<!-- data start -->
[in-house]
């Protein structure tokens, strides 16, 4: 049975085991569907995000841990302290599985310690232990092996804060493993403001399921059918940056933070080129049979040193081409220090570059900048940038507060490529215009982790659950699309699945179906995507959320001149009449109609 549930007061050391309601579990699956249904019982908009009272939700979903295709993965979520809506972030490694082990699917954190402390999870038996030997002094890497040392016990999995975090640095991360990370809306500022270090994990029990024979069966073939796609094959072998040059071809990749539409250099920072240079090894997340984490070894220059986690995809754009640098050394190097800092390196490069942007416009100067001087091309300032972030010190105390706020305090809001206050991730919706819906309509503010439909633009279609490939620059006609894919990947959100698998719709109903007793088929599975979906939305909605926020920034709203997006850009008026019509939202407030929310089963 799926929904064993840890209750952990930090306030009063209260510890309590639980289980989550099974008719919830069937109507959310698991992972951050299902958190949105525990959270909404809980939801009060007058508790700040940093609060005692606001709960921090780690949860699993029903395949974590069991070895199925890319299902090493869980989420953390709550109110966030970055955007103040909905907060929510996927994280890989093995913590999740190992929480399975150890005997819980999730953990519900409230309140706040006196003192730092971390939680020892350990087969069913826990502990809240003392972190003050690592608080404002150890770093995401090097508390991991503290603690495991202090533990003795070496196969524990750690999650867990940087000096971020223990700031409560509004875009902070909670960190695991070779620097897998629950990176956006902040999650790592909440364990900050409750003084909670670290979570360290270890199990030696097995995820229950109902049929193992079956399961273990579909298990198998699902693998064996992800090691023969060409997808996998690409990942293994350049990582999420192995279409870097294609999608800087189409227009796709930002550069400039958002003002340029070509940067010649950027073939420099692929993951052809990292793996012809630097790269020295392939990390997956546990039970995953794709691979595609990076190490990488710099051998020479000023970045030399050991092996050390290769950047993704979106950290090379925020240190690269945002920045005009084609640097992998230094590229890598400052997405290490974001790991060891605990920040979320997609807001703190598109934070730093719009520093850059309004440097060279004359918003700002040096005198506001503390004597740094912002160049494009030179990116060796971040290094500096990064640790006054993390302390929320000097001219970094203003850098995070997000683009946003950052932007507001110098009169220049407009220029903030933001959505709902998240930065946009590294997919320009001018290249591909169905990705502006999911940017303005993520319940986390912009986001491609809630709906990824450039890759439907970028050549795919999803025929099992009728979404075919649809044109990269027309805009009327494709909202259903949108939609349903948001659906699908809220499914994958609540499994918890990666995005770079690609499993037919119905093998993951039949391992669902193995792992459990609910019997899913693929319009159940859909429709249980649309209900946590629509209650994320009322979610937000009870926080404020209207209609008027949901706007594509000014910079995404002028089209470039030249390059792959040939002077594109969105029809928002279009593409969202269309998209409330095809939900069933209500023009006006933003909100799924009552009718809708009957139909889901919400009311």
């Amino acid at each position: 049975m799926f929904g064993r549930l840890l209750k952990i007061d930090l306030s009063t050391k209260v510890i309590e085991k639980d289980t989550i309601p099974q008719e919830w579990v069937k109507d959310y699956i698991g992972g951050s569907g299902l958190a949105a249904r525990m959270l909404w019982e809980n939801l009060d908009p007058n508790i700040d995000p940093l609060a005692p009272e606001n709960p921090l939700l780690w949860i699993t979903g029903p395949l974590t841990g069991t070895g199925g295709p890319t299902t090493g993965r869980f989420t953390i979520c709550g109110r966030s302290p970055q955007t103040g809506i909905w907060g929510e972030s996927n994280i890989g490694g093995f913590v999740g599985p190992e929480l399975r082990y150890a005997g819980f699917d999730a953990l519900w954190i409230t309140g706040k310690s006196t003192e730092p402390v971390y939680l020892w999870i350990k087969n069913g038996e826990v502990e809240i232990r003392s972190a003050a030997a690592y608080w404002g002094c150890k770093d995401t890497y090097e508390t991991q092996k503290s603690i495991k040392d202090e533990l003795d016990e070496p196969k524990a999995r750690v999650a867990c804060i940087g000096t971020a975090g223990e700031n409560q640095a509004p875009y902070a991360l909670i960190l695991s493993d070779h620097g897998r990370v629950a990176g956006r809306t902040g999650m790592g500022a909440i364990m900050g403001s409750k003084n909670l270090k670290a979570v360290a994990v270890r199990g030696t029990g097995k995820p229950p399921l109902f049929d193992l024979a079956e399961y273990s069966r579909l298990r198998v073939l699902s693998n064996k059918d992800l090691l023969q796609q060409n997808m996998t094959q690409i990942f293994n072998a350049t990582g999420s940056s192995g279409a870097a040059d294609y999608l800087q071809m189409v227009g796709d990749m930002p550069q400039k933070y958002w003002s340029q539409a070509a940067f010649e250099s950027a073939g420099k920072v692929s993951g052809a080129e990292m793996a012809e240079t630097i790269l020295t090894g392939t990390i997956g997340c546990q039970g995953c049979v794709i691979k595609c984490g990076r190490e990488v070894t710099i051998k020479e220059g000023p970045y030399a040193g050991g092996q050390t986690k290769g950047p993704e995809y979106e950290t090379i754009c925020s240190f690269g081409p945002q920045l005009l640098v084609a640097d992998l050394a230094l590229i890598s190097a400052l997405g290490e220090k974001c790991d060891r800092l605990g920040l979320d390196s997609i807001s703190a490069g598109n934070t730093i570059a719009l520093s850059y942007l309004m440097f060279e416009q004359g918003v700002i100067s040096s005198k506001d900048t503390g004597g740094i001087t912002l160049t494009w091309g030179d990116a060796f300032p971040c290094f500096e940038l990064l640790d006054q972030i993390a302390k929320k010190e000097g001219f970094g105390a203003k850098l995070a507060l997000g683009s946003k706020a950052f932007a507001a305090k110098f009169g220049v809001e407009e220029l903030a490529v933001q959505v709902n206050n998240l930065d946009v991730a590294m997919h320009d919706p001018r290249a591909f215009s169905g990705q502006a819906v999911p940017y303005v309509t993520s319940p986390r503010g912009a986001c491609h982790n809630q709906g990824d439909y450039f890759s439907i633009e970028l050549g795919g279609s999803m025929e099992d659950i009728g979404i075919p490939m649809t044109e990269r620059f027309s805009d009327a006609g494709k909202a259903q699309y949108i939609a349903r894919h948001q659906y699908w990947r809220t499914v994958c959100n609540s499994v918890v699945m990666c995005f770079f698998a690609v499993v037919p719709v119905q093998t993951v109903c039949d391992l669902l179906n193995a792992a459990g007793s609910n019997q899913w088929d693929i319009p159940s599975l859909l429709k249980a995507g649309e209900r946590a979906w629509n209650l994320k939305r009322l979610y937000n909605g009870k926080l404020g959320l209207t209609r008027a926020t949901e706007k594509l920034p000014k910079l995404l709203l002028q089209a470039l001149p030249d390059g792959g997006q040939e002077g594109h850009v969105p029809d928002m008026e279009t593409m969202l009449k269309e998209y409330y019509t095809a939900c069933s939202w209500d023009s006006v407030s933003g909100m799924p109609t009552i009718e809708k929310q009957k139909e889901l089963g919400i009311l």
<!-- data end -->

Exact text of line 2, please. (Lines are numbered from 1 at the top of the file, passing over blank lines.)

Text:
């Protein structure tokens, strides 16, 4: 049975085991569907995000841990302290599985310690232990092996804060493993403001399921059918940056933070080129049979040193081409220090570059900048940038507060490529215009982790659950699309699945179906995507959320001149009449109609 549930007061050391309601579990699956249904019982908009009272939700979903295709993965979520809506972030490694082990699917954190402390999870038996030997002094890497040392016990999995975090640095991360990370809306500022270090994990029990024979069966073939796609094959072998040059071809990749539409250099920072240079090894997340984490070894220059986690995809754009640098050394190097800092390196490069942007416009100067001087091309300032972030010190105390706020305090809001206050991730919706819906309509503010439909633009279609490939620059006609894919990947959100698998719709109903007793088929599975979906939305909605926020920034709203997006850009008026019509939202407030929310089963 799926929904064993840890209750952990930090306030009063209260510890309590639980289980989550099974008719919830069937109507959310698991992972951050299902958190949105525990959270909404809980939801009060007058508790700040940093609060005692606001709960921090780690949860699993029903395949974590069991070895199925890319299902090493869980989420953390709550109110966030970055955007103040909905907060929510996927994280890989093995913590999740190992929480399975150890005997819980999730953990519900409230309140706040006196003192730092971390939680020892350990087969069913826990502990809240003392972190003050690592608080404002150890770093995401090097508390991991503290603690495991202090533990003795070496196969524990750690999650867990940087000096971020223990700031409560509004875009902070909670960190695991070779620097897998629950990176956006902040999650790592909440364990900050409750003084909670670290979570360290270890199990030696097995995820229950109902049929193992079956399961273990579909298990198998699902693998064996992800090691023969060409997808996998690409990942293994350049990582999420192995279409870097294609999608800087189409227009796709930002550069400039958002003002340029070509940067010649950027073939420099692929993951052809990292793996012809630097790269020295392939990390997956546990039970995953794709691979595609990076190490990488710099051998020479000023970045030399050991092996050390290769950047993704979106950290090379925020240190690269945002920045005009084609640097992998230094590229890598400052997405290490974001790991060891605990920040979320997609807001703190598109934070730093719009520093850059309004440097060279004359918003700002040096005198506001503390004597740094912002160049494009030179990116060796971040290094500096990064640790006054993390302390929320000097001219970094203003850098995070997000683009946003950052932007507001110098009169220049407009220029903030933001959505709902998240930065946009590294997919320009001018290249591909169905990705502006999911940017303005993520319940986390912009986001491609809630709906990824450039890759439907970028050549795919999803025929099992009728979404075919649809044109990269027309805009009327494709909202259903949108939609349903948001659906699908809220499914994958609540499994918890990666995005770079690609499993037919119905093998993951039949391992669902193995792992459990609910019997899913693929319009159940859909429709249980649309209900946590629509209650994320009322979610937000009870926080404020209207209609008027949901706007594509000014910079995404002028089209470039030249390059792959040939002077594109969105029809928002279009593409969202269309998209409330095809939900069933209500023009006006933003909100799924009552009718809708009957139909889901919400009311």